PART ONE: To be completed by the student

Module code: DB8003
Student name:  
Student number:  
Date Due:
Submission Date:
Extension Date:  
Surnames of module tutors:  


PART TWO: To be completed by the marker
Feedback – with reference to assessment criteria and suggestions for improvement


An excellent assignment. Very well and clearly structured with concise and convincing arguments.

You demonstrate very good understanding of the different paradigms and come to your own conclusion with regards to your own position.

Well and extensively referenced throughout. Am I right in assuming that you have not read all sources in the original? Sometimes, you indicate that you reference an author by way of another one. Please do this consistently throughout. This is good practice.


Well done, keep going and all the best for the next assignment and the thesis as a whole.

Grade : S

Performance: A

I have reviewed this paper and agree with the first markers view. A well thought out and constructed assignment.


Office use only


Date sent out:_______________ Sent to:____________________ Expected return date: __________


Markers – please use highlight facility in Word to identify points for feedback


This is a guide, not prescriptive nor a mechanical aid to grading. Some aspects, such as research methodology, may not be relevant to all assignments. The grid is a potentially useful starting point for discussion about assignment requirements. Students should ask tutors if there is anything in the grid – or in the attached comments – which they do not understand or is there is additional guidance. Please note – final overall grading is either Satisfactory (S) or Unsatisfactory (UF)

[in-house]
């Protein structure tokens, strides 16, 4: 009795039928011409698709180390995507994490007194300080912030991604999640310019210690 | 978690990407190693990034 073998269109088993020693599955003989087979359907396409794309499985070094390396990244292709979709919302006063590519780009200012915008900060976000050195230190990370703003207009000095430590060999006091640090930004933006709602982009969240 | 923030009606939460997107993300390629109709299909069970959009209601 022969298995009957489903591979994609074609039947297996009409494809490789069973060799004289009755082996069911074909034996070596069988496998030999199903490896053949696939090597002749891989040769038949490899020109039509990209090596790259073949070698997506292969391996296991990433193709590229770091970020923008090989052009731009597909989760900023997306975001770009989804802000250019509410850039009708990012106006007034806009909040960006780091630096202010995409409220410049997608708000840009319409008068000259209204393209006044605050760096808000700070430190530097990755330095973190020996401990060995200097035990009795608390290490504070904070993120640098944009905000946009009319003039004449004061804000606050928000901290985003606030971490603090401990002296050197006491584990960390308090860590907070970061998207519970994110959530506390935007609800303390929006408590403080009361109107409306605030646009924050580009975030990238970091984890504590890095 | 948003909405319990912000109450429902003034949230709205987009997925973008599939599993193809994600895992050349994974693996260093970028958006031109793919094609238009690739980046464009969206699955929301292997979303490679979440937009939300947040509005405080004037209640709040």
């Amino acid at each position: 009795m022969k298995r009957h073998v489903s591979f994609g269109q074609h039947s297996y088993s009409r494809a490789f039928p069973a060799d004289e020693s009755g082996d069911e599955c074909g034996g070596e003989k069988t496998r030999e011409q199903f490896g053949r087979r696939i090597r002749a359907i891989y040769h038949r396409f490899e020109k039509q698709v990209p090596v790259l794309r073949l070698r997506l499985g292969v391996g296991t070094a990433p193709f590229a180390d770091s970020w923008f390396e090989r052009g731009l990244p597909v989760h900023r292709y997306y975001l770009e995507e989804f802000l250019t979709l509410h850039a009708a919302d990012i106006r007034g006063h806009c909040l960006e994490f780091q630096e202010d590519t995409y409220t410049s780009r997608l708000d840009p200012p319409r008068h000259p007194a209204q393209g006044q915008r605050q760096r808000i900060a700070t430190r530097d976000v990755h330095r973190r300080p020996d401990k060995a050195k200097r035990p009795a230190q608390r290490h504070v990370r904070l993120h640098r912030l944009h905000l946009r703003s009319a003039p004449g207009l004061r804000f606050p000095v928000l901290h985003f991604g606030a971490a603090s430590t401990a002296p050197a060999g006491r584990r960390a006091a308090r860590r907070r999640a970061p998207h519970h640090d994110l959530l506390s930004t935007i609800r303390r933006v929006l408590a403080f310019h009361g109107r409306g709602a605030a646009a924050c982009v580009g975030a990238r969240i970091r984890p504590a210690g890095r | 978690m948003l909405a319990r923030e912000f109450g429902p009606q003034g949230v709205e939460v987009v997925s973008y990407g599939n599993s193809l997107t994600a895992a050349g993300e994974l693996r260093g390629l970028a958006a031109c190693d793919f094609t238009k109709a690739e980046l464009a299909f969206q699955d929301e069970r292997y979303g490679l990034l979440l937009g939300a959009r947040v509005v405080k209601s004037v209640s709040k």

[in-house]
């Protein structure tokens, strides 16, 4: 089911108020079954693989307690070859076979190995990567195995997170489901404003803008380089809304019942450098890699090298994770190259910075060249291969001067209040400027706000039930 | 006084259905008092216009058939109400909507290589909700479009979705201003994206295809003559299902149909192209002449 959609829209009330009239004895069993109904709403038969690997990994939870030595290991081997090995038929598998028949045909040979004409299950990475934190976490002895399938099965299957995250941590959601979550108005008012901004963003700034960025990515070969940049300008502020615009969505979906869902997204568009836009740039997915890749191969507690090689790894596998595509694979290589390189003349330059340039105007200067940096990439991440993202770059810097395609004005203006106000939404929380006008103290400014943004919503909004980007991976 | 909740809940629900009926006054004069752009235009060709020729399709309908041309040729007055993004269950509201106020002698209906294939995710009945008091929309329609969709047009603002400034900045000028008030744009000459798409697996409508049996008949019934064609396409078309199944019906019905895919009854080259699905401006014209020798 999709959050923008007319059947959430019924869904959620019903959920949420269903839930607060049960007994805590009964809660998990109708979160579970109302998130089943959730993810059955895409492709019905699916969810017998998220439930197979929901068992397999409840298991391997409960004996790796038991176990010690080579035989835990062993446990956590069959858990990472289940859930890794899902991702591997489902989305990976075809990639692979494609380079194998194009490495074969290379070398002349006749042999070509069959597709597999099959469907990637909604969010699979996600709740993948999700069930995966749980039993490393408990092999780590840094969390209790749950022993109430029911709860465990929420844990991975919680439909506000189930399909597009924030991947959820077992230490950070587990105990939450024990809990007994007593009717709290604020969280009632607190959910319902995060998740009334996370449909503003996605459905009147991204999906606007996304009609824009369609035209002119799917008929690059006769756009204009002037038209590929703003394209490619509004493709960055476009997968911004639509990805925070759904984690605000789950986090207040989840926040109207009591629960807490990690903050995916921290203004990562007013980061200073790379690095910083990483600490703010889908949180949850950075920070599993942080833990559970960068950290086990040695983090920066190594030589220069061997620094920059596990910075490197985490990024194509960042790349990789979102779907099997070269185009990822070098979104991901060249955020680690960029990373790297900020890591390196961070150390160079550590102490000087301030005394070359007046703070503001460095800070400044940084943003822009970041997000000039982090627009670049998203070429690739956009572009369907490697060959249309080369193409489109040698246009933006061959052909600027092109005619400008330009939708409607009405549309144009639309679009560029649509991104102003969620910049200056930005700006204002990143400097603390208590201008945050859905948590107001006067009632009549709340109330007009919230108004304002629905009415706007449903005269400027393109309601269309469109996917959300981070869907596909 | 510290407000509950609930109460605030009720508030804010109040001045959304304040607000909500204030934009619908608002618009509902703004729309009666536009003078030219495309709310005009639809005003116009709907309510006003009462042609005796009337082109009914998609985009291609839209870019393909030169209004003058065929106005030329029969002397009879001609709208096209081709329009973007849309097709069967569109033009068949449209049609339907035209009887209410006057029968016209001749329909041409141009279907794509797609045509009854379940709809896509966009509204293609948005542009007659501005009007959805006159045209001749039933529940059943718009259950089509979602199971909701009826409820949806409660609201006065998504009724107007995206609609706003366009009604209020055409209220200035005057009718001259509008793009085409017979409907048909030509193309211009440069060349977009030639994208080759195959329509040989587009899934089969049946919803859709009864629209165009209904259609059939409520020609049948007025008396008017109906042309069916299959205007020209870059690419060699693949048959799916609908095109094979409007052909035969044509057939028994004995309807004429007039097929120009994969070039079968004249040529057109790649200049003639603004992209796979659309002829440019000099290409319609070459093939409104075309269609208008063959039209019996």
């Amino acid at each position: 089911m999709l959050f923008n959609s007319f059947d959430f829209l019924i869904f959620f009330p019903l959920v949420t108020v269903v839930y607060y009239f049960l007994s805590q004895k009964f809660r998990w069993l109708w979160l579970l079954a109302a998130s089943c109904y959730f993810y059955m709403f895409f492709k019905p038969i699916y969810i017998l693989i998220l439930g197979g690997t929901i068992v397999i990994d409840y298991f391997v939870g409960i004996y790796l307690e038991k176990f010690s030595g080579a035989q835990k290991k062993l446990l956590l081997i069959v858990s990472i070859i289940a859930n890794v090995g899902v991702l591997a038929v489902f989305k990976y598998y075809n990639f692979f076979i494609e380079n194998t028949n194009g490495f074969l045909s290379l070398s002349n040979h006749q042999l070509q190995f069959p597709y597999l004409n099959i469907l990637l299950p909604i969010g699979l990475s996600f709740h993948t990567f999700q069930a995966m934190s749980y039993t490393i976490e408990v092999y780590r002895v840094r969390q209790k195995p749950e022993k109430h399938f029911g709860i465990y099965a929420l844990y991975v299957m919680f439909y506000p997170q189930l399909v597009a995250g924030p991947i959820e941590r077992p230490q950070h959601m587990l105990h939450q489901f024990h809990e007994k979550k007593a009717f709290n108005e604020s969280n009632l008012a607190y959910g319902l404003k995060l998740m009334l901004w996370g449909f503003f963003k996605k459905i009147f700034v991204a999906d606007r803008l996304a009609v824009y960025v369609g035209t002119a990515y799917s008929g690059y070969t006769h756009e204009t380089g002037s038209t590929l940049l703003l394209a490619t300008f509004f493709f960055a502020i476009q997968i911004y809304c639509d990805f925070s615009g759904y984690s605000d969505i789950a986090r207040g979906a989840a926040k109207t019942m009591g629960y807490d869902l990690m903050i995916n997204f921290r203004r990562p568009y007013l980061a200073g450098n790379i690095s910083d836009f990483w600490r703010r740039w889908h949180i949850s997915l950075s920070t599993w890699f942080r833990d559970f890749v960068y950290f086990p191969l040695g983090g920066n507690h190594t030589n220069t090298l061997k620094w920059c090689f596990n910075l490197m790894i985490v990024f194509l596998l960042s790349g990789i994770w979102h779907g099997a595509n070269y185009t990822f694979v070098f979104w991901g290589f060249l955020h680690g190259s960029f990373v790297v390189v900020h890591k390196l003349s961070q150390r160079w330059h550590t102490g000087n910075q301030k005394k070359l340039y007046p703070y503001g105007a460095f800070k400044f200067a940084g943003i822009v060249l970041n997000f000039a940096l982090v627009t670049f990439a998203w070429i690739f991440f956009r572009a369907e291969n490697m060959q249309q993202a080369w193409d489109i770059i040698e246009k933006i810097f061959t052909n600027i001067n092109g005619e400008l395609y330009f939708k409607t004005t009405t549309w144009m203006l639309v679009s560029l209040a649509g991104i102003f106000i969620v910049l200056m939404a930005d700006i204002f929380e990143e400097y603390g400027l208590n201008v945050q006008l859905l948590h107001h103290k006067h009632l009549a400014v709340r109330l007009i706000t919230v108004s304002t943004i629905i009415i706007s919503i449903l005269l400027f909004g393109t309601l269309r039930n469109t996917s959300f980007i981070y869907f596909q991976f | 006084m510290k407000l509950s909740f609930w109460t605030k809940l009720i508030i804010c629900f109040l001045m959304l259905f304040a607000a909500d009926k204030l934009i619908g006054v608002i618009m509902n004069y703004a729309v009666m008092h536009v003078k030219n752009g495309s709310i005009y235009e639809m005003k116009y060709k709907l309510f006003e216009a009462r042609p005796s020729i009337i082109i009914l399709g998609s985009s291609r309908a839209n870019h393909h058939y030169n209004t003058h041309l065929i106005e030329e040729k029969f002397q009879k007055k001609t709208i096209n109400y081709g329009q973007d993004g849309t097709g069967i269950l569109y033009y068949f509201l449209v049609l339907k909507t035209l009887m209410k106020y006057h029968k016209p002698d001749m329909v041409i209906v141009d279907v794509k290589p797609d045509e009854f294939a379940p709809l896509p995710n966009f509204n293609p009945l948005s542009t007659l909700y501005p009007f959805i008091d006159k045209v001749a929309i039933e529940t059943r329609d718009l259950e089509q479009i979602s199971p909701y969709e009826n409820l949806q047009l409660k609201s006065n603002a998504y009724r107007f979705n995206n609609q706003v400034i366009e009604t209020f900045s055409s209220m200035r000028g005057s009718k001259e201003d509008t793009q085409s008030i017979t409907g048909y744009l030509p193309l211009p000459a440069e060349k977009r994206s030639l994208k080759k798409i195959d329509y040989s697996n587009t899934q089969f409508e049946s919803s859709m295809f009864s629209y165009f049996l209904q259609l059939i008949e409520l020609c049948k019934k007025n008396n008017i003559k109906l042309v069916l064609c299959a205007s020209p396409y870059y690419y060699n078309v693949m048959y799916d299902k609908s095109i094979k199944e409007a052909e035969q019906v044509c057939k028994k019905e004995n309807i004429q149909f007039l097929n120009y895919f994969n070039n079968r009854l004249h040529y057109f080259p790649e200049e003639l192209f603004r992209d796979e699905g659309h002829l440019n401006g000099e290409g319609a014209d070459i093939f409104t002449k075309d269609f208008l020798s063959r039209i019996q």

Criteria Grade – S Grade – S Grade – S Grade – S Grade – UF Grade – UF
Performance: A Performance: B Performance: C Performance: D Performance: Redeemable Performance: Fail






Organization of argument

Excellent structure


Original/imaginative; high quality selection of material

Very clear focus throughout, clarifying complex issues

Persuasive articulation of argument, displaying academic rigour and scholarly style

Clear structure


Well-argued selection of key issues

Very clear focus throughout

Argued fluently throughout


Structure adequate but with some limitations

Major issues identified


Clear focus throughout


Argument cogent and clear throughout

Structure adequate but with limitations

Some major issues identified

Clear focus throughout the majority of the piece

Argument mainly cogent and clear

Limited organization of material, but structure implied

Issues relevant but with minor gaps

Clear but rather limited focus

Reasonable line of argument; occasional inconsistencies/omissions

Poor organization of material obscures the sense of the writing

Some key issues missed


Unclear focus, meanders from topic to topic